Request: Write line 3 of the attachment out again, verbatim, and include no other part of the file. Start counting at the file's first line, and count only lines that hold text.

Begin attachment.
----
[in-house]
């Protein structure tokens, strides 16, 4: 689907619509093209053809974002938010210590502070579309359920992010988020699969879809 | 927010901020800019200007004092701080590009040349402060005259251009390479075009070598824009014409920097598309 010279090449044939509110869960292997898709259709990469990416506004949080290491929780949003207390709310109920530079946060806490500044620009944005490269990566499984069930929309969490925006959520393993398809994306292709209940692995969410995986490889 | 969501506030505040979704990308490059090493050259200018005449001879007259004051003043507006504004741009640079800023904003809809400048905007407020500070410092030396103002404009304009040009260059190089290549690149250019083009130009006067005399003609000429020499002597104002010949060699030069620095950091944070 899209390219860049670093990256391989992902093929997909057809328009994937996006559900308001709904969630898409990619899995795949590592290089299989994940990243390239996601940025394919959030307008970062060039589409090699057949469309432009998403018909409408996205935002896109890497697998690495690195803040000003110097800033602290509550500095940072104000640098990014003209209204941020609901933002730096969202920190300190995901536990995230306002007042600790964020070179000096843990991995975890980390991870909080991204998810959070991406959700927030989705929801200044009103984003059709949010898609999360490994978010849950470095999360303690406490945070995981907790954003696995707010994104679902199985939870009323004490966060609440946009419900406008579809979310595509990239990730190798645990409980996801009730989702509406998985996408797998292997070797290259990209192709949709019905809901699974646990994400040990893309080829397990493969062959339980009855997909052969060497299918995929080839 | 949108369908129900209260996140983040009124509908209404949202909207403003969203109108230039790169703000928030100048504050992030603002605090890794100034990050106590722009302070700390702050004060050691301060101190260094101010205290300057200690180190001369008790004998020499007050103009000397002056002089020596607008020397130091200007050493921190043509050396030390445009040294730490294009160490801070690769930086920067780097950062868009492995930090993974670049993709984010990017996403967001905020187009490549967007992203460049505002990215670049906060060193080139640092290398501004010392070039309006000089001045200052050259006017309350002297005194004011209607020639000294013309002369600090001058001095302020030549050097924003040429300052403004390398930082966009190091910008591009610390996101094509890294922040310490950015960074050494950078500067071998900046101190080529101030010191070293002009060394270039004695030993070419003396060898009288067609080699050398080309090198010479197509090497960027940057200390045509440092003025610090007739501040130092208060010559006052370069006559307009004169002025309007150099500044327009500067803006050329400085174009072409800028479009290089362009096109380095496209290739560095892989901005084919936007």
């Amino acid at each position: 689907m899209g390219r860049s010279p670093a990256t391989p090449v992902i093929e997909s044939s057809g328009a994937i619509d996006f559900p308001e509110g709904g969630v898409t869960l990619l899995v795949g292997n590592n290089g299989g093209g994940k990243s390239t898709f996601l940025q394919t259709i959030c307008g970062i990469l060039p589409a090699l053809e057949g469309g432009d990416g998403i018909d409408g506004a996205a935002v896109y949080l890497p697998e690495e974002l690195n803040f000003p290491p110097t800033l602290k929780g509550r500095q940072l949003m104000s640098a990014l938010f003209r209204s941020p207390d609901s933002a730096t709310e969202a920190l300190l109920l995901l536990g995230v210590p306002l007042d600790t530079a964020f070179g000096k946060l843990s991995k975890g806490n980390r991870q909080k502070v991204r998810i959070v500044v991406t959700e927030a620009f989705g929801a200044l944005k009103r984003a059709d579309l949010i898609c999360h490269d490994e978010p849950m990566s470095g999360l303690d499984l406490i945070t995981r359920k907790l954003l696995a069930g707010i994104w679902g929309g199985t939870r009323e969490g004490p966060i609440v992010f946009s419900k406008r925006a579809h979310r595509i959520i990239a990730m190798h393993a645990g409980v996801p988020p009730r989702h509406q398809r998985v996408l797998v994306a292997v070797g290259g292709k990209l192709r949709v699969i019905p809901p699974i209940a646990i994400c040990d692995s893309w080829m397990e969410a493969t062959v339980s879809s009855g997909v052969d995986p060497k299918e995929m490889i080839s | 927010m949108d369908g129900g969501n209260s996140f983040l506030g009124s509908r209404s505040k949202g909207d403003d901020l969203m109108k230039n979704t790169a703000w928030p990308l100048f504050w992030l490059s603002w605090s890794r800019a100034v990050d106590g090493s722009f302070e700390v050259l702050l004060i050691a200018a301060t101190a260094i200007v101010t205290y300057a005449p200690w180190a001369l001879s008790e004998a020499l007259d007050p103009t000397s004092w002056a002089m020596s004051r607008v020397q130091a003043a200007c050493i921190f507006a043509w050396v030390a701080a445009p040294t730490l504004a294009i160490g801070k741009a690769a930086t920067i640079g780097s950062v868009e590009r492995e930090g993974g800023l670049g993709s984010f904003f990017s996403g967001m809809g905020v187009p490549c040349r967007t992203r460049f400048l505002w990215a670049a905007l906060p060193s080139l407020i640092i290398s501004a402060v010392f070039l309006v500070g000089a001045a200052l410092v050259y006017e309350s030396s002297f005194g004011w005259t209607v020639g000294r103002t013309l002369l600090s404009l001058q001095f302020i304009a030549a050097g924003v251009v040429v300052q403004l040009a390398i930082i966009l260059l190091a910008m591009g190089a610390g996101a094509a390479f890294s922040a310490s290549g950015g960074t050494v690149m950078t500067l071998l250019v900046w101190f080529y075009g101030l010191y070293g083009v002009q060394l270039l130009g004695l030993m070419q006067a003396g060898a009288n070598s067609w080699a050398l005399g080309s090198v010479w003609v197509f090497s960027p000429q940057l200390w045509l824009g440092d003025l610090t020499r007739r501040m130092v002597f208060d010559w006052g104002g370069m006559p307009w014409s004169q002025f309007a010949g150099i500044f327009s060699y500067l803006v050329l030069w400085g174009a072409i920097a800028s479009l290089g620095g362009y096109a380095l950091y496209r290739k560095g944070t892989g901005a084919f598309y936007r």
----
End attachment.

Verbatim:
């Amino acid at each position: 689907m899209g390219r860049s010279p670093a990256t391989p090449v992902i093929e997909s044939s057809g328009a994937i619509d996006f559900p308001e509110g709904g969630v898409t869960l990619l899995v795949g292997n590592n290089g299989g093209g994940k990243s390239t898709f996601l940025q394919t259709i959030c307008g970062i990469l060039p589409a090699l053809e057949g469309g432009d990416g998403i018909d409408g506004a996205a935002v896109y949080l890497p697998e690495e974002l690195n803040f000003p290491p110097t800033l602290k929780g509550r500095q940072l949003m104000s640098a990014l938010f003209r209204s941020p207390d609901s933002a730096t709310e969202a920190l300190l109920l995901l536990g995230v210590p306002l007042d600790t530079a964020f070179g000096k946060l843990s991995k975890g806490n980390r991870q909080k502070v991204r998810i959070v500044v991406t959700e927030a620009f989705g929801a200044l944005k009103r984003a059709d579309l949010i898609c999360h490269d490994e978010p849950m990566s470095g999360l303690d499984l406490i945070t995981r359920k907790l954003l696995a069930g707010i994104w679902g929309g199985t939870r009323e969490g004490p966060i609440v992010f946009s419900k406008r925006a579809h979310r595509i959520i990239a990730m190798h393993a645990g409980v996801p988020p009730r989702h509406q398809r998985v996408l797998v994306a292997v070797g290259g292709k990209l192709r949709v699969i019905p809901p699974i209940a646990i994400c040990d692995s893309w080829m397990e969410a493969t062959v339980s879809s009855g997909v052969d995986p060497k299918e995929m490889i080839s | 927010m949108d369908g129900g969501n209260s996140f983040l506030g009124s509908r209404s505040k949202g909207d403003d901020l969203m109108k230039n979704t790169a703000w928030p990308l100048f504050w992030l490059s603002w605090s890794r800019a100034v990050d106590g090493s722009f302070e700390v050259l702050l004060i050691a200018a301060t101190a260094i200007v101010t205290y300057a005449p200690w180190a001369l001879s008790e004998a020499l007259d007050p103009t000397s004092w002056a002089m020596s004051r607008v020397q130091a003043a200007c050493i921190f507006a043509w050396v030390a701080a445009p040294t730490l504004a294009i160490g801070k741009a690769a930086t920067i640079g780097s950062v868009e590009r492995e930090g993974g800023l670049g993709s984010f904003f990017s996403g967001m809809g905020v187009p490549c040349r967007t992203r460049f400048l505002w990215a670049a905007l906060p060193s080139l407020i640092i290398s501004a402060v010392f070039l309006v500070g000089a001045a200052l410092v050259y006017e309350s030396s002297f005194g004011w005259t209607v020639g000294r103002t013309l002369l600090s404009l001058q001095f302020i304009a030549a050097g924003v251009v040429v300052q403004l040009a390398i930082i966009l260059l190091a910008m591009g190089a610390g996101a094509a390479f890294s922040a310490s290549g950015g960074t050494v690149m950078t500067l071998l250019v900046w101190f080529y075009g101030l010191y070293g083009v002009q060394l270039l130009g004695l030993m070419q006067a003396g060898a009288n070598s067609w080699a050398l005399g080309s090198v010479w003609v197509f090497s960027p000429q940057l200390w045509l824009g440092d003025l610090t020499r007739r501040m130092v002597f208060d010559w006052g104002g370069m006559p307009w014409s004169q002025f309007a010949g150099i500044f327009s060699y500067l803006v050329l030069w400085g174009a072409i920097a800028s479009l290089g620095g362009y096109a380095l950091y496209r290739k560095g944070t892989g901005a084919f598309y936007r």